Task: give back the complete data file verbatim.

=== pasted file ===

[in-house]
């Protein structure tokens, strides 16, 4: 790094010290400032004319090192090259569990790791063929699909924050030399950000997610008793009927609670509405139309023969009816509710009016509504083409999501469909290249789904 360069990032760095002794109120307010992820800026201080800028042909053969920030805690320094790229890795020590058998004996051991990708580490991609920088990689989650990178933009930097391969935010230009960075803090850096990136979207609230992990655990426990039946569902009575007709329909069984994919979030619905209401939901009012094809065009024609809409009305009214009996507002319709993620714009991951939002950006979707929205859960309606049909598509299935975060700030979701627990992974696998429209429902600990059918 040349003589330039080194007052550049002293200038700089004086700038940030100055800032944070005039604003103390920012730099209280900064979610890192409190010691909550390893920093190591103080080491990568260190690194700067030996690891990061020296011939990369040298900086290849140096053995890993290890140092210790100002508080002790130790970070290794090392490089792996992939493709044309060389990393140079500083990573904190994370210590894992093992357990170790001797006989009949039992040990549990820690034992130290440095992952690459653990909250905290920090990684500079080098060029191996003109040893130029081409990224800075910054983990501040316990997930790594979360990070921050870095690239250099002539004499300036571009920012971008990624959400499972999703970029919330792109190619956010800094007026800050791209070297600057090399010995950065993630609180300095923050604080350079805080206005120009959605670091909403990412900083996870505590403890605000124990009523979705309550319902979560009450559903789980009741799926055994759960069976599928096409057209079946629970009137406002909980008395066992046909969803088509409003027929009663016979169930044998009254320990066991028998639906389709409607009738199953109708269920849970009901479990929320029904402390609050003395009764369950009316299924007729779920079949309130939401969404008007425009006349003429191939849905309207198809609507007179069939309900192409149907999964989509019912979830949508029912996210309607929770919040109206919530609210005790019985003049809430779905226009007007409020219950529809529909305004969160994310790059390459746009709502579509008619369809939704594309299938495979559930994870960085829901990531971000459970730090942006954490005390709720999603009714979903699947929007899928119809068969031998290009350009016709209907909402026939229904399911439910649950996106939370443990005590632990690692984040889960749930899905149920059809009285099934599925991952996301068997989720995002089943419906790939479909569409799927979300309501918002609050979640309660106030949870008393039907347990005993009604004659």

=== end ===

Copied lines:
[in-house]
């Protein structure tokens, strides 16, 4: 790094010290400032004319090192090259569990790791063929699909924050030399950000997610008793009927609670509405139309023969009816509710009016509504083409999501469909290249789904 360069990032760095002794109120307010992820800026201080800028042909053969920030805690320094790229890795020590058998004996051991990708580490991609920088990689989650990178933009930097391969935010230009960075803090850096990136979207609230992990655990426990039946569902009575007709329909069984994919979030619905209401939901009012094809065009024609809409009305009214009996507002319709993620714009991951939002950006979707929205859960309606049909598509299935975060700030979701627990992974696998429209429902600990059918 040349003589330039080194007052550049002293200038700089004086700038940030100055800032944070005039604003103390920012730099209280900064979610890192409190010691909550390893920093190591103080080491990568260190690194700067030996690891990061020296011939990369040298900086290849140096053995890993290890140092210790100002508080002790130790970070290794090392490089792996992939493709044309060389990393140079500083990573904190994370210590894992093992357990170790001797006989009949039992040990549990820690034992130290440095992952690459653990909250905290920090990684500079080098060029191996003109040893130029081409990224800075910054983990501040316990997930790594979360990070921050870095690239250099002539004499300036571009920012971008990624959400499972999703970029919330792109190619956010800094007026800050791209070297600057090399010995950065993630609180300095923050604080350079805080206005120009959605670091909403990412900083996870505590403890605000124990009523979705309550319902979560009450559903789980009741799926055994759960069976599928096409057209079946629970009137406002909980008395066992046909969803088509409003027929009663016979169930044998009254320990066991028998639906389709409607009738199953109708269920849970009901479990929320029904402390609050003395009764369950009316299924007729779920079949309130939401969404008007425009006349003429191939849905309207198809609507007179069939309900192409149907999964989509019912979830949508029912996210309607929770919040109206919530609210005790019985003049809430779905226009007007409020219950529809529909305004969160994310790059390459746009709502579509008619369809939704594309299938495979559930994870960085829901990531971000459970730090942006954490005390709720999603009714979903699947929007899928119809068969031998290009350009016709209907909402026939229904399911439910649950996106939370443990005590632990690692984040889960749930899905149920059809009285099934599925991952996301068997989720995002089943419906790939479909569409799927979300309501918002609050979640309660106030949870008393039907347990005993009604004659």